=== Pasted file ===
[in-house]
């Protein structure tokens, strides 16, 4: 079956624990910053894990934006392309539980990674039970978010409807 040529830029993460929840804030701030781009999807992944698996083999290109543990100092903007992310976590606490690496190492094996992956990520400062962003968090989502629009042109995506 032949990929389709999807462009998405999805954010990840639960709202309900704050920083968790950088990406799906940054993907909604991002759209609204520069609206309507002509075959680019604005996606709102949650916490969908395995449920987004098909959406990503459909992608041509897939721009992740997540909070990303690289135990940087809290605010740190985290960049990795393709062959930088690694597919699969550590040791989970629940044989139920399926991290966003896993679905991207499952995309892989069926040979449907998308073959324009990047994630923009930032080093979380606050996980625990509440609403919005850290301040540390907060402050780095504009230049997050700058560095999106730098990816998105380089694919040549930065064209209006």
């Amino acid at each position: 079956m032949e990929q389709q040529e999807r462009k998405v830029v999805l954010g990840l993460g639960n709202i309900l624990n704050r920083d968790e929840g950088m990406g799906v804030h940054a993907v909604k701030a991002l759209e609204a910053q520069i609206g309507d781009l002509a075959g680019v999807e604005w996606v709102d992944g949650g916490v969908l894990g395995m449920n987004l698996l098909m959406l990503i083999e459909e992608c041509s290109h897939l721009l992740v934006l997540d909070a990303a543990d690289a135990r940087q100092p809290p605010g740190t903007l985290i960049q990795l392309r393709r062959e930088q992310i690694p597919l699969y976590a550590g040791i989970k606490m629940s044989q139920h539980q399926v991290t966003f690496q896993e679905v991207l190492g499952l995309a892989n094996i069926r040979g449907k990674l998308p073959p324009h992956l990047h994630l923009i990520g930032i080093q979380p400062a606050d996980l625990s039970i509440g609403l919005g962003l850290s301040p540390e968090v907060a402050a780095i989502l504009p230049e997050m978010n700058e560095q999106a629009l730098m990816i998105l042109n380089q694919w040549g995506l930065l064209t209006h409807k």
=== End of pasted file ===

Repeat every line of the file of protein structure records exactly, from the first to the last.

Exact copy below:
[in-house]
């Protein structure tokens, strides 16, 4: 079956624990910053894990934006392309539980990674039970978010409807 040529830029993460929840804030701030781009999807992944698996083999290109543990100092903007992310976590606490690496190492094996992956990520400062962003968090989502629009042109995506 032949990929389709999807462009998405999805954010990840639960709202309900704050920083968790950088990406799906940054993907909604991002759209609204520069609206309507002509075959680019604005996606709102949650916490969908395995449920987004098909959406990503459909992608041509897939721009992740997540909070990303690289135990940087809290605010740190985290960049990795393709062959930088690694597919699969550590040791989970629940044989139920399926991290966003896993679905991207499952995309892989069926040979449907998308073959324009990047994630923009930032080093979380606050996980625990509440609403919005850290301040540390907060402050780095504009230049997050700058560095999106730098990816998105380089694919040549930065064209209006």
């Amino acid at each position: 079956m032949e990929q389709q040529e999807r462009k998405v830029v999805l954010g990840l993460g639960n709202i309900l624990n704050r920083d968790e929840g950088m990406g799906v804030h940054a993907v909604k701030a991002l759209e609204a910053q520069i609206g309507d781009l002509a075959g680019v999807e604005w996606v709102d992944g949650g916490v969908l894990g395995m449920n987004l698996l098909m959406l990503i083999e459909e992608c041509s290109h897939l721009l992740v934006l997540d909070a990303a543990d690289a135990r940087q100092p809290p605010g740190t903007l985290i960049q990795l392309r393709r062959e930088q992310i690694p597919l699969y976590a550590g040791i989970k606490m629940s044989q139920h539980q399926v991290t966003f690496q896993e679905v991207l190492g499952l995309a892989n094996i069926r040979g449907k990674l998308p073959p324009h992956l990047h994630l923009i990520g930032i080093q979380p400062a606050d996980l625990s039970i509440g609403l919005g962003l850290s301040p540390e968090v907060a402050a780095i989502l504009p230049e997050m978010n700058e560095q999106a629009l730098m990816i998105l042109n380089q694919w040549g995506l930065l064209t209006h409807k």